“Week One Performance Show”
In every television viewer’s summer, there are three things to watch: those shows that are actually good, those shows that are awful but are the only thing on at a given time, and those shows that enter into the category of “Guilty Pleasure.” For me, in this final category, that show is FOX’s So You Think You Can Dance.
The reason is really quite simple: the contestants on the show can honestly answer “Yes” to the titular question, and the result is often a compelling assortment of engaging dance routines. Unlike the painful to watch Dancing with the Stars, which derives its value from celebrities embarrassing themselves and occasionally a decent dance or two, this is a show that is about succeeding in one’s profession and not about creating a marketing machine. These people are forced to embrace multiple styles of dance in a way that American Idol singers aren’t forced to diversify, and the result is far more compelling in many ways.
So while in past summers I haven’t quite embraced these urges fully, this year I’ve decided to give in: my floormates for the summer are way into the show, and I can’t help but be sucked in by their enthusiasm. So, let’s do this, but with two ground rules.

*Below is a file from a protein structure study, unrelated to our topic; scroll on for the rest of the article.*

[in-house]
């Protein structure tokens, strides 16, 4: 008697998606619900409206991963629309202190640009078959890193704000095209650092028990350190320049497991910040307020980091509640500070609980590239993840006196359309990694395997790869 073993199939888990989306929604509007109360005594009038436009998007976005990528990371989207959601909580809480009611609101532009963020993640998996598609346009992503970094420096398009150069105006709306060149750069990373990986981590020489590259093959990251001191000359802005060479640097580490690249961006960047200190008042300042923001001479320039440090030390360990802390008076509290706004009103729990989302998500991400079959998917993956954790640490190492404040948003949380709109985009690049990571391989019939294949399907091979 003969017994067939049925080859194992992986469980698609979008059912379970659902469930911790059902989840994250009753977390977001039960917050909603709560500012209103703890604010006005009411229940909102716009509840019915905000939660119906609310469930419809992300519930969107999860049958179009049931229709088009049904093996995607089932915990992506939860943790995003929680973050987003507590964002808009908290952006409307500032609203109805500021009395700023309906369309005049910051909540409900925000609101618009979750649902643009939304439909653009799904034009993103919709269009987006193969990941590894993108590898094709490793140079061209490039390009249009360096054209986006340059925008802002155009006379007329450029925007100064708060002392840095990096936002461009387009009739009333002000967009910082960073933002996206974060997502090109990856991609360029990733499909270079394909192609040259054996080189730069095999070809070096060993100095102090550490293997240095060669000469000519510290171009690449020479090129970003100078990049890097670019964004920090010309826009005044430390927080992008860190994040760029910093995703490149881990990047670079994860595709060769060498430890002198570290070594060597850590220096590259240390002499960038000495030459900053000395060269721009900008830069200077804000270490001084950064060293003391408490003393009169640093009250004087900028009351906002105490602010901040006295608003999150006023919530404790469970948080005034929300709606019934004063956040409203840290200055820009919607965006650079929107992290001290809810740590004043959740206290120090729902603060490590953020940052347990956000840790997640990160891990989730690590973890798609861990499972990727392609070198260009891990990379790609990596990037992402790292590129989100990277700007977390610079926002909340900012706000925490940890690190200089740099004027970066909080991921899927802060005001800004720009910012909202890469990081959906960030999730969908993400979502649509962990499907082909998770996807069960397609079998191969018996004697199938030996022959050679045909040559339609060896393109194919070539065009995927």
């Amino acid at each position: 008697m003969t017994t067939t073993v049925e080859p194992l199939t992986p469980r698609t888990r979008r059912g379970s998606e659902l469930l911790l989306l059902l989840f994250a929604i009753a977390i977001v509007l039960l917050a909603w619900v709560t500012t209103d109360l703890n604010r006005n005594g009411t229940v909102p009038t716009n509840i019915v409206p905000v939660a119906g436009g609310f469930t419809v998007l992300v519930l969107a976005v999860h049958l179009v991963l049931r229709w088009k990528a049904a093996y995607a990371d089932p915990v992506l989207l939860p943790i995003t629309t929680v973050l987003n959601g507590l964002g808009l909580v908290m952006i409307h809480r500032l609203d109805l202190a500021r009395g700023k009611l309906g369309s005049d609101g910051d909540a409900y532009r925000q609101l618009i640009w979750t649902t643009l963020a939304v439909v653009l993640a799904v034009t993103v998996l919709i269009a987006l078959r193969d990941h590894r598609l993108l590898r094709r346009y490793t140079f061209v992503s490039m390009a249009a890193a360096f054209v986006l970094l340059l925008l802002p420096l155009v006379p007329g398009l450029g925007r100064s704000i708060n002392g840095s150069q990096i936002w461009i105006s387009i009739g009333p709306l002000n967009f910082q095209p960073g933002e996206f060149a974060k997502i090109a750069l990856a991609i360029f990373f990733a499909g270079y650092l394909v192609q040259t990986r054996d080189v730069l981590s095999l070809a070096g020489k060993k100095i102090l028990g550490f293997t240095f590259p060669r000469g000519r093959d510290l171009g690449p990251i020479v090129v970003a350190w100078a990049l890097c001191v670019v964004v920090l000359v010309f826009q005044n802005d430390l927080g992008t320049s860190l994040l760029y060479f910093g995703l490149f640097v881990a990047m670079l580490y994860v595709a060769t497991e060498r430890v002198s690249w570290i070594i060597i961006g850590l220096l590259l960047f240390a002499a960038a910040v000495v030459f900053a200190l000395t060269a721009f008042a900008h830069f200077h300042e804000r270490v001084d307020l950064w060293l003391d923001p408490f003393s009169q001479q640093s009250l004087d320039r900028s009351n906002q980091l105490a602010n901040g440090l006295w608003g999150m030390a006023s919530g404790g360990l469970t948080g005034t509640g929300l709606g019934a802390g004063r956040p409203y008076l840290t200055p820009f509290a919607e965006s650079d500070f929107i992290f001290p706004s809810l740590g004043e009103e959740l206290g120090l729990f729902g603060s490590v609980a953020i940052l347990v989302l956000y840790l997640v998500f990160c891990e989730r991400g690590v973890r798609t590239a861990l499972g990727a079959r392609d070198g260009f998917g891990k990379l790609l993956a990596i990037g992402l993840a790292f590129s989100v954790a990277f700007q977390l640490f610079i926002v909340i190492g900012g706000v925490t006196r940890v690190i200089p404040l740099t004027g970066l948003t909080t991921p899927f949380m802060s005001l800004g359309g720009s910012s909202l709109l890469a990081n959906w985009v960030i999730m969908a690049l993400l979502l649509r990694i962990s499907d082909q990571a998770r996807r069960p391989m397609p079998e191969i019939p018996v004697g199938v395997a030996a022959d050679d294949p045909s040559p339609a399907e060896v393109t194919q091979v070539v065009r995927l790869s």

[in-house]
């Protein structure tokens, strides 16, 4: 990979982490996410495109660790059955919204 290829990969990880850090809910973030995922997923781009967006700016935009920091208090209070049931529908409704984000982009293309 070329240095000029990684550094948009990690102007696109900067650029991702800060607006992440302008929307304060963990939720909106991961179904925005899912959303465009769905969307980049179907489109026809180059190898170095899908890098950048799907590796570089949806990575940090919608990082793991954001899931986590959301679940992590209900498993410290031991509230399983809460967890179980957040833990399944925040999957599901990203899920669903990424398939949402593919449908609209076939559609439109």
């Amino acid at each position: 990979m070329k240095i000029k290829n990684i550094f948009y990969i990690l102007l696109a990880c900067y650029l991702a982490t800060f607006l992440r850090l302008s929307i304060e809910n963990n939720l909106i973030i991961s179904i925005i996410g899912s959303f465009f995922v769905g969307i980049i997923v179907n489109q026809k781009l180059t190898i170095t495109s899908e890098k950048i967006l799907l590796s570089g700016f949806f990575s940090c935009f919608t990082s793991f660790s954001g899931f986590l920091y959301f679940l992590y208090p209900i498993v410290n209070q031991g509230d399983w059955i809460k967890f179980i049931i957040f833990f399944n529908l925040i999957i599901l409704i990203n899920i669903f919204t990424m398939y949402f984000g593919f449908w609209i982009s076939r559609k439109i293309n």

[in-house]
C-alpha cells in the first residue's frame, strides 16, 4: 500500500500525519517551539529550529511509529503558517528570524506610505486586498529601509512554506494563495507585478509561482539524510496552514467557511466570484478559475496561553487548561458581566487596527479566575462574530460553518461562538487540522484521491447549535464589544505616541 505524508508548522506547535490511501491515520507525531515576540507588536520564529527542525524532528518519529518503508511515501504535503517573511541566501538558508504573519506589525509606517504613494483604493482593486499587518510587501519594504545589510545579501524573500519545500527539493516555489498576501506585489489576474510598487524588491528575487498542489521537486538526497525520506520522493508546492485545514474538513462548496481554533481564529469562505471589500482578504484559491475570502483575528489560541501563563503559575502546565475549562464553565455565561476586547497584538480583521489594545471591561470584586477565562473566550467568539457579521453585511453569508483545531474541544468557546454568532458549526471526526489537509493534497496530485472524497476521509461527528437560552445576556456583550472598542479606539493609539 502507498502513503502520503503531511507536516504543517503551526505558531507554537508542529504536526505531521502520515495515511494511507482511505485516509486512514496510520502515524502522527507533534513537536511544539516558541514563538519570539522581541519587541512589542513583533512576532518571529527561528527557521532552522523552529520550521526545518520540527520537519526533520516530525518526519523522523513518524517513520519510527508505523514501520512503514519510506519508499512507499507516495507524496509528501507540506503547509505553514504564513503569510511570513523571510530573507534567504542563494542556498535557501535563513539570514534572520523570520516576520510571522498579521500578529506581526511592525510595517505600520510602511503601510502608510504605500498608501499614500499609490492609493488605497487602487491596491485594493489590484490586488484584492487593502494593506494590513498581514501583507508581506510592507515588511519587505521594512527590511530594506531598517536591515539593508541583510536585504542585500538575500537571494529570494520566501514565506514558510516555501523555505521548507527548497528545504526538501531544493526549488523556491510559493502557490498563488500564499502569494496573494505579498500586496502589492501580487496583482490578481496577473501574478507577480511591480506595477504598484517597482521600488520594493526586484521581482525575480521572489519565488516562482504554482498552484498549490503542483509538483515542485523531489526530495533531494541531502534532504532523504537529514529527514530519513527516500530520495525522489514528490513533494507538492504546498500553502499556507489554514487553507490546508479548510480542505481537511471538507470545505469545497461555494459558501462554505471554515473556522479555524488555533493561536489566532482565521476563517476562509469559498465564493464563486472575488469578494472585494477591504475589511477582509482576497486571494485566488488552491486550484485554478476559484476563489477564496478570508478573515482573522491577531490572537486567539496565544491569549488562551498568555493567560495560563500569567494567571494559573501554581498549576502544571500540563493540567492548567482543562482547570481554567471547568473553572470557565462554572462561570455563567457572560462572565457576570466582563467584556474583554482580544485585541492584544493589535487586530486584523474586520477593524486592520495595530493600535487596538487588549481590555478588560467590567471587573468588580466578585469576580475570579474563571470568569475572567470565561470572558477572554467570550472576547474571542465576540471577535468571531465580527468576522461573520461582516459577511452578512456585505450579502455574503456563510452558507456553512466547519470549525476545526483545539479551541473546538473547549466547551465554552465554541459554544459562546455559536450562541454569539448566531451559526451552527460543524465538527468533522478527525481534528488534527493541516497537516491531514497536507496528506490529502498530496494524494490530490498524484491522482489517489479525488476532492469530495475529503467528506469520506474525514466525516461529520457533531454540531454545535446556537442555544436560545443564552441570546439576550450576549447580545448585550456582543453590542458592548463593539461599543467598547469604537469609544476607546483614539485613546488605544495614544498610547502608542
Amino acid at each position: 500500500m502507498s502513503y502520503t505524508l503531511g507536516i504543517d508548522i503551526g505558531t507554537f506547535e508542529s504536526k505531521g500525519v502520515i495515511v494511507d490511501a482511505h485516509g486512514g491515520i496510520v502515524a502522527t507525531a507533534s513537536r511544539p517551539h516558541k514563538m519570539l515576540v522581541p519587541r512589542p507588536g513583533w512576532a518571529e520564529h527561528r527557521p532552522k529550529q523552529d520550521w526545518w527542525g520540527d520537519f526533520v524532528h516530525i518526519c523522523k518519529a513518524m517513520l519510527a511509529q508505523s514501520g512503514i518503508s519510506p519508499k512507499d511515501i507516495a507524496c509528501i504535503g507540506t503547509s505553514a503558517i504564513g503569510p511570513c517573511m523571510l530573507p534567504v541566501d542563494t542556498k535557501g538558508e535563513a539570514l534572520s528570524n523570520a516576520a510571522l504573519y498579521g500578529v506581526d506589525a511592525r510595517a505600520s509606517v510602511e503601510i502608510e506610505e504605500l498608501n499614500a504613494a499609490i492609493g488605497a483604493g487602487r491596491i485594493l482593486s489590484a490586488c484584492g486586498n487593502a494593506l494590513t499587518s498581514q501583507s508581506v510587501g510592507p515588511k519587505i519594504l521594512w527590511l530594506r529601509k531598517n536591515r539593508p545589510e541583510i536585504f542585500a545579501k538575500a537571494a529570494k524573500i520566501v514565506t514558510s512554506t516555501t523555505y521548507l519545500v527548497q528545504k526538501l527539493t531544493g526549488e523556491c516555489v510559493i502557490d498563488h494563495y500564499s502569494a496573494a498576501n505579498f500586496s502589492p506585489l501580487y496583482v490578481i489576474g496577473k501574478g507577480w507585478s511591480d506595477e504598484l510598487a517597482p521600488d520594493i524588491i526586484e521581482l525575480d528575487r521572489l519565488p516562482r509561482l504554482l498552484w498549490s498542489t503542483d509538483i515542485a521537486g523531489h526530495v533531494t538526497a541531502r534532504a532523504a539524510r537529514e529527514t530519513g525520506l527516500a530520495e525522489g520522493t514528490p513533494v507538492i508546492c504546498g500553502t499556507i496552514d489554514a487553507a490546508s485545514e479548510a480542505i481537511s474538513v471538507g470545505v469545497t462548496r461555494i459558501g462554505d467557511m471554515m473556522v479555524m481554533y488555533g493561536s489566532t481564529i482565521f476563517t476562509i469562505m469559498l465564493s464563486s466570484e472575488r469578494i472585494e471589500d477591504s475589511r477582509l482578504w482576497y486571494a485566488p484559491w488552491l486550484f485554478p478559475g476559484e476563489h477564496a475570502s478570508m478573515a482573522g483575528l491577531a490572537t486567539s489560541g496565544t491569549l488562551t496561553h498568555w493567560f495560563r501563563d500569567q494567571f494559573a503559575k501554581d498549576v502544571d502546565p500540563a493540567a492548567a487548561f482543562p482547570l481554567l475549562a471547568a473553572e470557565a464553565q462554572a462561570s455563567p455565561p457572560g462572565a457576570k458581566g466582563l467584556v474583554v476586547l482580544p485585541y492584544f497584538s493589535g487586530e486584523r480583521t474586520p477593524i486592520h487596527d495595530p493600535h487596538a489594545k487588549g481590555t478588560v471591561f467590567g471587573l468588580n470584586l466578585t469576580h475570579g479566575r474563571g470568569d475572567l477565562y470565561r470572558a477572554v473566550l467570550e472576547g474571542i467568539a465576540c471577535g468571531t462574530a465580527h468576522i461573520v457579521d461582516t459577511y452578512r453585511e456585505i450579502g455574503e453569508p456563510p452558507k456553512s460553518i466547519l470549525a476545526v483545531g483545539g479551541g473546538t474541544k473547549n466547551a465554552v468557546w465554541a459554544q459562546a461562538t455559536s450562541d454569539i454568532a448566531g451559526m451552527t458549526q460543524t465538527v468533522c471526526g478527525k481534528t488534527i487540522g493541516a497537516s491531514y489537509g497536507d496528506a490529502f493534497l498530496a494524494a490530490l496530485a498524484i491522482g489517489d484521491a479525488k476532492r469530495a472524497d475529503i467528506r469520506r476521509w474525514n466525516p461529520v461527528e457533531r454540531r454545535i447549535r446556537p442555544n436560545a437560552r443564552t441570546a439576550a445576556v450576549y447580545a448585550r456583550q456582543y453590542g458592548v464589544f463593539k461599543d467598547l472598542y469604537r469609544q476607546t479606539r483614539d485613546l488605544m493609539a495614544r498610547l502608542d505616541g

- I know absolutely nothing about dancing.
- Presume that every paragraph begins with “SHUT UP MARY MURPHY.”
And with that in consideration, let’s do this.
Rayven & Jamie [Hip Hop]
Rayven is a ballet dancer, while Jamie is a West Coast Swing dancer with a supportive girlfriend, and are performing a hip hop routine from Napolean and Tabitha. While I have no idea if their moves were any good, they were at least convincing as hip hop dancers. There was some partial nudity, a lot of quirky humour, and ultimately some interesting little set pieces. Nigel enjoyed it but isn’t sure it’s memorable, Mary Murphy shrieks and compares it to cotton candy, and Dan thinks that there wasn’t enough funk (Modular funk).
Likely Fate: Early in the show like this, they’ll struggle to get votes especially when combined with their lack of coverage in the early parts of the competition.